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Conservation

Fixing the imbalance in access to water

Fixing the imbalance in access to water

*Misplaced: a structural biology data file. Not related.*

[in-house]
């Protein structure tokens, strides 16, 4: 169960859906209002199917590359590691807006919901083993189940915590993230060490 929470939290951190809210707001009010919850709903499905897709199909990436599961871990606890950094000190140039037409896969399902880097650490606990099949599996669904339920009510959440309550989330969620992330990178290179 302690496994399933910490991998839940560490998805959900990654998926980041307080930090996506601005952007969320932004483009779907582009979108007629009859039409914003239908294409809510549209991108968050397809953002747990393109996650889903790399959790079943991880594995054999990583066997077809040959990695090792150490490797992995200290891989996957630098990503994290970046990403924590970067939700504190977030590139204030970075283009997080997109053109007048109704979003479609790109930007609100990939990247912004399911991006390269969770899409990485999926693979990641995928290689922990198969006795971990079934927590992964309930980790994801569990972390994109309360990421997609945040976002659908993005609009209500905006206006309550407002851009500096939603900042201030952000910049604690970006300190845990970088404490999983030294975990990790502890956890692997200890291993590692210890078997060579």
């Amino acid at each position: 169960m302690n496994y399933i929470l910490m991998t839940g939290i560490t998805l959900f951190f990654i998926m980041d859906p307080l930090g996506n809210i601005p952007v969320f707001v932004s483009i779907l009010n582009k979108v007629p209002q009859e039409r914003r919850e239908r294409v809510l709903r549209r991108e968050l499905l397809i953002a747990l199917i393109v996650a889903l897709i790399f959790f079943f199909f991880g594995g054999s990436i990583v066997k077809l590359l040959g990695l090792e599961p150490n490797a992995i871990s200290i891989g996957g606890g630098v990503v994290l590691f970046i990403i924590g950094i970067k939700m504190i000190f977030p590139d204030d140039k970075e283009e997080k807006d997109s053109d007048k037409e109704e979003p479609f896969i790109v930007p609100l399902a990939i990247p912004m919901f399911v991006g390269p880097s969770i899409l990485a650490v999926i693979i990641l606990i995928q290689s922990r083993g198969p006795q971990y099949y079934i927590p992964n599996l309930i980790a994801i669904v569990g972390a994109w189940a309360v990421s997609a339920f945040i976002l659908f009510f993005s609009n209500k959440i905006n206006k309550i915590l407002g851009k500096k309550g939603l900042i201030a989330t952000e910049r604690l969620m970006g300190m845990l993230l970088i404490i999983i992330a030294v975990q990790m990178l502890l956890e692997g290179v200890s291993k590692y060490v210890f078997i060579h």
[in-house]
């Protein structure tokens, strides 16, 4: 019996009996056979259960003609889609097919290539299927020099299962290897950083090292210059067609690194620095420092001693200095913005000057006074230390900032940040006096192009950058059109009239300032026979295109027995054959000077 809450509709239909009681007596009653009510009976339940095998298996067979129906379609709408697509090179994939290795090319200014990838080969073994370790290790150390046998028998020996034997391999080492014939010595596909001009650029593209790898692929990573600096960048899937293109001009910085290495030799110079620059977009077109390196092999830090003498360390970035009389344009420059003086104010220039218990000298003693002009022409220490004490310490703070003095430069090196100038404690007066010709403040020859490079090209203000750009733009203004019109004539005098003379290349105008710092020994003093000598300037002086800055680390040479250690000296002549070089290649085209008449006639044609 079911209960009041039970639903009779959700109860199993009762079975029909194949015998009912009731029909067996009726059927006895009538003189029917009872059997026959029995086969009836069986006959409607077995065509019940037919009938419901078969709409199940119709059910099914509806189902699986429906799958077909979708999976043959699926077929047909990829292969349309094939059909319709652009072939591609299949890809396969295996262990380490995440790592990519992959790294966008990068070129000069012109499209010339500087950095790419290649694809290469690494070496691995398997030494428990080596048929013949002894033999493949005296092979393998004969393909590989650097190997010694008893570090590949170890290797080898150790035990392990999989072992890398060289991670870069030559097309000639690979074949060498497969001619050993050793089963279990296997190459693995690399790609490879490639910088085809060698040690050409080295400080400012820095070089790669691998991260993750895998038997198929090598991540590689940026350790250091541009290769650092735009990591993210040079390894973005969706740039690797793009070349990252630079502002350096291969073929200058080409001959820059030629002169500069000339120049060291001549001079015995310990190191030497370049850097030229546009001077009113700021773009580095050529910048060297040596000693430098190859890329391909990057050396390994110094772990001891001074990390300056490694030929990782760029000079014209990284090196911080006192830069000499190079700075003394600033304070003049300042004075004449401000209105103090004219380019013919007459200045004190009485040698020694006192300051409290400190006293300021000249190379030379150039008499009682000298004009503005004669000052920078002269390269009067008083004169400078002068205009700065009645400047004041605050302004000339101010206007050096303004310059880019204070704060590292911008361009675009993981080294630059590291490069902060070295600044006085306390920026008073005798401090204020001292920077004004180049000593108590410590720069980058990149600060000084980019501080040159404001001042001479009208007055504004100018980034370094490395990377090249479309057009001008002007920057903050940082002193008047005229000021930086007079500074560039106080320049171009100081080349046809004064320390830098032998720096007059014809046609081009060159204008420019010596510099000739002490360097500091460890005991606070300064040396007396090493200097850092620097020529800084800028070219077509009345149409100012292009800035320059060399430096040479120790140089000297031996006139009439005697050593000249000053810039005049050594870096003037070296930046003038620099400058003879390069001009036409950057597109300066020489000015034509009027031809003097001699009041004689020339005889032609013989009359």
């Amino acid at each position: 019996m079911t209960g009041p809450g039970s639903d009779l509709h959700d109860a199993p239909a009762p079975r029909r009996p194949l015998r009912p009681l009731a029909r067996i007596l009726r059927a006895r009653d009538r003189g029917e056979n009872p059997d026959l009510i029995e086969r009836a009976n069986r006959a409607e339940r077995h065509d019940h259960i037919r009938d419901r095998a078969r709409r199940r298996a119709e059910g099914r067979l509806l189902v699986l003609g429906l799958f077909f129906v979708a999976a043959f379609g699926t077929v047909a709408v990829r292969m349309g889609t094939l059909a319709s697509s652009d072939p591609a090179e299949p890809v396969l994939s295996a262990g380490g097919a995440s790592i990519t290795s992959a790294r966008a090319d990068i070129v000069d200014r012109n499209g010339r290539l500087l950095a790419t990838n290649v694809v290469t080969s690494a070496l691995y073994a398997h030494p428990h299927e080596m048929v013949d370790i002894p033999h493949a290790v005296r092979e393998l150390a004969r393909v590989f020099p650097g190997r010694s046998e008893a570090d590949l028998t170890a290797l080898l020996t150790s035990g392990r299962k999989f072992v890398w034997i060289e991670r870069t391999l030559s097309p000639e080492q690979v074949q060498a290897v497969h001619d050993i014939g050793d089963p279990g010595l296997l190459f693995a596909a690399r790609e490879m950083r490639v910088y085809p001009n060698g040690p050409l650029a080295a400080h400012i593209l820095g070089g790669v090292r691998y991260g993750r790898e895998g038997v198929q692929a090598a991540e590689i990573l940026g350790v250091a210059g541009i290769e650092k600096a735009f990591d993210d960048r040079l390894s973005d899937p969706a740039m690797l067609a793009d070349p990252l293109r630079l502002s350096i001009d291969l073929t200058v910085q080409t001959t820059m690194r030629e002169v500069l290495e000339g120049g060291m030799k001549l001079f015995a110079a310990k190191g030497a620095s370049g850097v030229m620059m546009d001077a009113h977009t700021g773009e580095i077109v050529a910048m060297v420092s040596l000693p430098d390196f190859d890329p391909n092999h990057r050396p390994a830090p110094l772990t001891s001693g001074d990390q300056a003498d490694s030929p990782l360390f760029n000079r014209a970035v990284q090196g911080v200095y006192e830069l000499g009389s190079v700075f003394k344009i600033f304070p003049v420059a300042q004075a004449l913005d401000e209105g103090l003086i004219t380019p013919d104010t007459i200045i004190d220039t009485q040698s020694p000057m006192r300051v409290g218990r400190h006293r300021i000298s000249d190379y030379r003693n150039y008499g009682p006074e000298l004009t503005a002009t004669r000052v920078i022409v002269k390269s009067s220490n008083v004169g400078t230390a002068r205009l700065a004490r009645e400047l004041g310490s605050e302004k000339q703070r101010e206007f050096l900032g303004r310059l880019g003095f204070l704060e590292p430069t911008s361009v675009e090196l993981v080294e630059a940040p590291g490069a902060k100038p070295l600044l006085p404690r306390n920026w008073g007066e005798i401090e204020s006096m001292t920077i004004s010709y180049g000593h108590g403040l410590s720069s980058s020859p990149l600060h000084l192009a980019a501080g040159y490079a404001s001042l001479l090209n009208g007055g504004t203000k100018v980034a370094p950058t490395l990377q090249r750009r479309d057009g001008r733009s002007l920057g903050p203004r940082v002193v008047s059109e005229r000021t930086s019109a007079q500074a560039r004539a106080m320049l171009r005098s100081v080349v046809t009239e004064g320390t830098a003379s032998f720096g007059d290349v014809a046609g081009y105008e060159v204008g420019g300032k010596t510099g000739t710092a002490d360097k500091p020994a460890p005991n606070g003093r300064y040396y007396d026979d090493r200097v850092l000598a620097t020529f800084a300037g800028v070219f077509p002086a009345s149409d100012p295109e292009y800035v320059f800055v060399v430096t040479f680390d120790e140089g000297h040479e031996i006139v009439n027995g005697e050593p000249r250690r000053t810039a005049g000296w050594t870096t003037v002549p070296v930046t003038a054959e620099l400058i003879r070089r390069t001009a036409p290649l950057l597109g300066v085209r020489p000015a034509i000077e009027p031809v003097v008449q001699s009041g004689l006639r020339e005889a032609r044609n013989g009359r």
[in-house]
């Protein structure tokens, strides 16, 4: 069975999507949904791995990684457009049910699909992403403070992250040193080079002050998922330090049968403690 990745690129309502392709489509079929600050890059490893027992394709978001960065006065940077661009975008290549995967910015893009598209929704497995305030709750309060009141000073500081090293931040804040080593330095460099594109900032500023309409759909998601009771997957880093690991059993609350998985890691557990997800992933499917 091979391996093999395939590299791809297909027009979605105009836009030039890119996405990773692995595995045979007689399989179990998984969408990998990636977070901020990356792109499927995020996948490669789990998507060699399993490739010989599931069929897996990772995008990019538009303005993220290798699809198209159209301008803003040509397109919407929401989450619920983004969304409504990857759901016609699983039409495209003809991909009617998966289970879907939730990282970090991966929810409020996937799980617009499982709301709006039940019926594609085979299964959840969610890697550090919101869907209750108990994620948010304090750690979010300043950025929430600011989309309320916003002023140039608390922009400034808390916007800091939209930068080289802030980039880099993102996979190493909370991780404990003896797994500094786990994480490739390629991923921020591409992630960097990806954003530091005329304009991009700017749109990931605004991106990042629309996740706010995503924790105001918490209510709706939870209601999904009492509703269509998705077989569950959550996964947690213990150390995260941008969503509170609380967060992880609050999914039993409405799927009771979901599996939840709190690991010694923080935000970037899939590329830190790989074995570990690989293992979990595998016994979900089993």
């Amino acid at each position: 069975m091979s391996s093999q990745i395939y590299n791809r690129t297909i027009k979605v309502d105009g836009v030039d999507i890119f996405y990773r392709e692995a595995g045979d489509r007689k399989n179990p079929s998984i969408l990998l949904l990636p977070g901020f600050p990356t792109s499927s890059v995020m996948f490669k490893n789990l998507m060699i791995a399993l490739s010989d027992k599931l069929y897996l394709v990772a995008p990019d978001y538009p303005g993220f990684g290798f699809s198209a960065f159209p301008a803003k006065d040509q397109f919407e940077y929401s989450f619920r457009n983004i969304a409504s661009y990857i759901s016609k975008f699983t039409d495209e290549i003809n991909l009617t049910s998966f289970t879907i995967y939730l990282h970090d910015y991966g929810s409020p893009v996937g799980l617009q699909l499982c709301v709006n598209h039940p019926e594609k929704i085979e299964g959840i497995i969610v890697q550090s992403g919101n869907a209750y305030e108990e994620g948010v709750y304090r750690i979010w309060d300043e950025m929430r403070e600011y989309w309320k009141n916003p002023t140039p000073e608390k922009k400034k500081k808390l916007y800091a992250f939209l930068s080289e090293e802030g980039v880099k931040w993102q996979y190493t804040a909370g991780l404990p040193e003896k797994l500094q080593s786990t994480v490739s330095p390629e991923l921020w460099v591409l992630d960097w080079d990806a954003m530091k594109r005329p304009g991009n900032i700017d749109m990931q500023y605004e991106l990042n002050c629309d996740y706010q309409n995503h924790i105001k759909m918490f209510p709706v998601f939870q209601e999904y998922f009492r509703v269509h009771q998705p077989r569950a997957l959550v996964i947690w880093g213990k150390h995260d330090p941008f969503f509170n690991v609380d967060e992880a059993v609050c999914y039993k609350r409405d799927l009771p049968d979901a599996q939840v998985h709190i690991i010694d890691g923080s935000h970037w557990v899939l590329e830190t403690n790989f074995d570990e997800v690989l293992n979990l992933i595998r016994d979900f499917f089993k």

Last fall, farmers working the flat land along the Colorado River outside Blythe, Calif., harvested a lucrative crop of oranges, lettuce and alfalfa from fields irrigated with river water. But that wasn't their only source of income. They made almost as much per acre from the seemingly dead squares of dry earth abutting those orchards and row crops, fields left barren for the season. The money crop that the fallowed land produced was one of the West's most precious commodities: water. Under an experimental trading scheme set up by the Palo Verde Irrigation District in Blythe and the Metropolitan Water District — which supplies municipal water to the Los Angeles area, Orange...

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